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Breaking up is hard to do

Is anyone doing the honourable thing these days?

Written by Kristine Allen and posted in opinion

This is an opinion of a young person and does not necessarily reflect the opinion of It is one person's experience and may be different for you. If you'd like to write something for please contact

"Apart from text messaging, social networking sites such as Facebook facilitate the dumper in their quest to be single through a variety of mediums"

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The other night, whilst watching season five of my Sex and the City DVD collection, I stumbled across the episode where Carrie gets dumped by (drum roll please)... a POST-IT NOTE. No face to face 'talk' or phone conversation revealing the dreaded news. Just simply a small yellow post-it that read, "I can't. I'm sorry. Don't hate me."

I too was outraged at Berger, the author of this cowardly script, on Carrie's behalf. Needless to say, it got me thinking; how many people are getting dumped via post-it notes or other spineless mediums? Is anybody doing the 'honourable' thing anymore and breaking up with someone in person? And is virtually breaking up with somebody well... virtually the cleanest and most sensible way to end a relationship?
Let's call a spade a spade: nobody takes rejection well.

Yet, if we put those feelings of anger towards men such as Berger from SATC aside, and look at things from a man's (or in our case a lesbian's) point of view, isn't it fair to say that we girls in particular take being dumped pretty badly? Tears, demands, shouting, blame and the 'you're sleeping with somebody else aren't you?' frantic assumptions are known to follow our partner's verbal cessation of a relationship.

So, can we really blame men such as Berger from SATC (or anyone who happens to be dating a woman) for taking the easy way out and opting for a faceless medium to communicate the bad news? After all, in these modern times, anyone wishing to cut their relationship ties has a myriad of options to choose from. Apart from text messaging, social networking sites such as Facebook facilitate the dumper in their quest to be single through a variety of mediums. For example, the relationship status setting. Once changed, this appears on the homepage of all of the dumper's friends - for example "Valerie is now SINGLE". Bit of a shock for Valerie's girlfriend when she logs on right?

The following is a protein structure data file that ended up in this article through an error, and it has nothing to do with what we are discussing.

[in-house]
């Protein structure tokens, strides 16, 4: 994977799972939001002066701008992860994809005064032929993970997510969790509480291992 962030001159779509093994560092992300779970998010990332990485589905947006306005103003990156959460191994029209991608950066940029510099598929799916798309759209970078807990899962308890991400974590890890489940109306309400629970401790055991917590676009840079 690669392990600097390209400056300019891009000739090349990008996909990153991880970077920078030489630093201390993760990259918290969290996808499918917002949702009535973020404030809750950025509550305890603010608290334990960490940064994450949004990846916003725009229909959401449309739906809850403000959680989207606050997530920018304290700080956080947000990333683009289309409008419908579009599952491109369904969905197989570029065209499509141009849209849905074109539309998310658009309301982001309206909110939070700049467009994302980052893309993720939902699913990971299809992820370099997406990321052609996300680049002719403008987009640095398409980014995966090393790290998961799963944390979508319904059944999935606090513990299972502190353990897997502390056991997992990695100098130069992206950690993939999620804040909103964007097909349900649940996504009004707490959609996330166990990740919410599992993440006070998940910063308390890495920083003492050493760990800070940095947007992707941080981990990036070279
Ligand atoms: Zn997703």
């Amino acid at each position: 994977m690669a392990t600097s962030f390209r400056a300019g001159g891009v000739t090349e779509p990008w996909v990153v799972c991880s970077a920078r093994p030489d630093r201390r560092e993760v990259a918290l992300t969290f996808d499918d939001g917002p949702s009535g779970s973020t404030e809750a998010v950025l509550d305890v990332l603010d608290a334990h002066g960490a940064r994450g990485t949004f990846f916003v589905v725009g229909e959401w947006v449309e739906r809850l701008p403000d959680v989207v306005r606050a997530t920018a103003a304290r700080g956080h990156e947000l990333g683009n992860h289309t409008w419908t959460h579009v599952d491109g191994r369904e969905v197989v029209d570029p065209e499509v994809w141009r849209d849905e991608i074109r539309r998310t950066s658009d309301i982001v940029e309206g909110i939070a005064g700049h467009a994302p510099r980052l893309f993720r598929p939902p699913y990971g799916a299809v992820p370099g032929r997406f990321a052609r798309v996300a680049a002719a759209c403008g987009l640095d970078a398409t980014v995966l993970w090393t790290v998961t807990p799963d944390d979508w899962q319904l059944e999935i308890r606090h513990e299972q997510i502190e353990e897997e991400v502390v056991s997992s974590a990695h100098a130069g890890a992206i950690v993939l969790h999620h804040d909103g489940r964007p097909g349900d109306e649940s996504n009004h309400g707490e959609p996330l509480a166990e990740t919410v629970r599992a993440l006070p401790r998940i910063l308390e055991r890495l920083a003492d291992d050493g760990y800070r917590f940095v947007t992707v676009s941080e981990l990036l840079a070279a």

Status updates ("Single wanna mingle" - I myself have witnessed this) and the IM chat feature are also other ways in which people have been dumped through Facebook. Email and Twitter are other forms of technology that people have availed of in order to break the bad news. A lack of closure is usually the main complaint that we girls who are dumped via faceless means have, and let's face it; the majority of us have been either dumped or did the dumping in this cold clinical way.

Yet at the risk of being lynched, aren't the majority of people that desperately seek face to face 'closure' from an ex just desperate to get our ex's into a situation where they can do their utmost to convince them to change their minds? Or is face to face closure something that is required to move on? Is it something that every woman should be entitled to? Is demanding a play by play post break up analysis that could envy any RTE panel's post match punditry really going to heal the heartache? Couldn't it just make things worse?

Initially after a break up, emotions are running high between both parties and chances are that the talk will be far from amicable. So, shouldn't we be giving ourselves the closure we need over a Lemon Jelly coffee with our girlfriends, rather than relying on an ex who clearly wanted to avoid any dissection of the relationship in the first place? I find that in the majority of break ups, the end has been in sight to both partners for quite some time.

It is rare that someone ends a relationship just one day out of the blue. There are usually warning signs, such as arguments or a lack of interest on one party's behalf. Perhaps we should heed these and either try to resolve the issues that exist in our relationship, or face the fact that things just aren't working and take the high road before they can.

After all, Carrie in Sex and the City had been aware that things with Berger were far from rosy for some time. Sure, facing up to the fact that a relationship isn't going to work is painful, but in the long run it reduces the amount of heartache that inevitably follows from a relationship that is dragged out to the bitter end.

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Published March 10th2013
Tags relationships sex sexuality
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